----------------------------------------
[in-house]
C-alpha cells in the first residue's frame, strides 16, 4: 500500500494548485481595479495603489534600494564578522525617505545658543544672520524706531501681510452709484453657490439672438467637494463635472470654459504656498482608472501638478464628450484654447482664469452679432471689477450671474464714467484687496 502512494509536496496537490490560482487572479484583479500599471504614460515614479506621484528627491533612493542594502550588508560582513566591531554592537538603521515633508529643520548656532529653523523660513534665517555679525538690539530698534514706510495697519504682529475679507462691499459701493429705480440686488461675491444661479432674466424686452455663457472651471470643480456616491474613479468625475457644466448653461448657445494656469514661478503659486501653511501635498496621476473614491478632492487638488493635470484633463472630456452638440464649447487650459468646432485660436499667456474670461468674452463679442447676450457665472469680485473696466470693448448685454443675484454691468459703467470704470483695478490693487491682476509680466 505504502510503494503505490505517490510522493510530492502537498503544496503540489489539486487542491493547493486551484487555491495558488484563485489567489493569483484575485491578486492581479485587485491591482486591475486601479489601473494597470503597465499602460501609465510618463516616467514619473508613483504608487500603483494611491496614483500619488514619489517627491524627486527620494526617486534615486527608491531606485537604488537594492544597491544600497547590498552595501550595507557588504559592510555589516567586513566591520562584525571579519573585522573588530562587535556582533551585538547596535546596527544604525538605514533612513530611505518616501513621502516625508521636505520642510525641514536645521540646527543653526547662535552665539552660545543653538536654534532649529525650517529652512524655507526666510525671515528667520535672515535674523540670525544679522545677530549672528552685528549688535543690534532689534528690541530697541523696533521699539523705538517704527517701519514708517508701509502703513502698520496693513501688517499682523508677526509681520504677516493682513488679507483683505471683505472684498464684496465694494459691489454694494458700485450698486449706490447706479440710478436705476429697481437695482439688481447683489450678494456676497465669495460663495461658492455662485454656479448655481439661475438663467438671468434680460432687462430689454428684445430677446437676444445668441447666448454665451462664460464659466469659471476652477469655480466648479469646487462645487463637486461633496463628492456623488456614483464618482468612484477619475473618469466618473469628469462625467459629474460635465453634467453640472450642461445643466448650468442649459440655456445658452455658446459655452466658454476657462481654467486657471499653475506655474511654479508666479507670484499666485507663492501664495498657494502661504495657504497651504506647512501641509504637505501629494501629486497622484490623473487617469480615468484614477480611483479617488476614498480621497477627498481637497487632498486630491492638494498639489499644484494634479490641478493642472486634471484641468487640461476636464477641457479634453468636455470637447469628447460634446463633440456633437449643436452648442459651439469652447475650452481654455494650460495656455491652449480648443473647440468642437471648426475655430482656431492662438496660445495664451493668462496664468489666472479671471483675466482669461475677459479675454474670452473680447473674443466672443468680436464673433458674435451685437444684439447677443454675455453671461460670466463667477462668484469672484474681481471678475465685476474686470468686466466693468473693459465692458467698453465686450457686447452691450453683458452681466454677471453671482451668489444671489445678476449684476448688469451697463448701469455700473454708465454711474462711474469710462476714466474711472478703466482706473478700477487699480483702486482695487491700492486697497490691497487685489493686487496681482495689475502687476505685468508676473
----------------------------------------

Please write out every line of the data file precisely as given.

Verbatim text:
[in-house]
C-alpha cells in the first residue's frame, strides 16, 4: 500500500494548485481595479495603489534600494564578522525617505545658543544672520524706531501681510452709484453657490439672438467637494463635472470654459504656498482608472501638478464628450484654447482664469452679432471689477450671474464714467484687496 502512494509536496496537490490560482487572479484583479500599471504614460515614479506621484528627491533612493542594502550588508560582513566591531554592537538603521515633508529643520548656532529653523523660513534665517555679525538690539530698534514706510495697519504682529475679507462691499459701493429705480440686488461675491444661479432674466424686452455663457472651471470643480456616491474613479468625475457644466448653461448657445494656469514661478503659486501653511501635498496621476473614491478632492487638488493635470484633463472630456452638440464649447487650459468646432485660436499667456474670461468674452463679442447676450457665472469680485473696466470693448448685454443675484454691468459703467470704470483695478490693487491682476509680466 505504502510503494503505490505517490510522493510530492502537498503544496503540489489539486487542491493547493486551484487555491495558488484563485489567489493569483484575485491578486492581479485587485491591482486591475486601479489601473494597470503597465499602460501609465510618463516616467514619473508613483504608487500603483494611491496614483500619488514619489517627491524627486527620494526617486534615486527608491531606485537604488537594492544597491544600497547590498552595501550595507557588504559592510555589516567586513566591520562584525571579519573585522573588530562587535556582533551585538547596535546596527544604525538605514533612513530611505518616501513621502516625508521636505520642510525641514536645521540646527543653526547662535552665539552660545543653538536654534532649529525650517529652512524655507526666510525671515528667520535672515535674523540670525544679522545677530549672528552685528549688535543690534532689534528690541530697541523696533521699539523705538517704527517701519514708517508701509502703513502698520496693513501688517499682523508677526509681520504677516493682513488679507483683505471683505472684498464684496465694494459691489454694494458700485450698486449706490447706479440710478436705476429697481437695482439688481447683489450678494456676497465669495460663495461658492455662485454656479448655481439661475438663467438671468434680460432687462430689454428684445430677446437676444445668441447666448454665451462664460464659466469659471476652477469655480466648479469646487462645487463637486461633496463628492456623488456614483464618482468612484477619475473618469466618473469628469462625467459629474460635465453634467453640472450642461445643466448650468442649459440655456445658452455658446459655452466658454476657462481654467486657471499653475506655474511654479508666479507670484499666485507663492501664495498657494502661504495657504497651504506647512501641509504637505501629494501629486497622484490623473487617469480615468484614477480611483479617488476614498480621497477627498481637497487632498486630491492638494498639489499644484494634479490641478493642472486634471484641468487640461476636464477641457479634453468636455470637447469628447460634446463633440456633437449643436452648442459651439469652447475650452481654455494650460495656455491652449480648443473647440468642437471648426475655430482656431492662438496660445495664451493668462496664468489666472479671471483675466482669461475677459479675454474670452473680447473674443466672443468680436464673433458674435451685437444684439447677443454675455453671461460670466463667477462668484469672484474681481471678475465685476474686470468686466466693468473693459465692458467698453465686450457686447452691450453683458452681466454677471453671482451668489444671489445678476449684476448688469451697463448701469455700473454708465454711474462711474469710462476714466474711472478703466482706473478700477487699480483702486482695487491700492486697497490691497487685489493686487496681482495689475502687476505685468508676473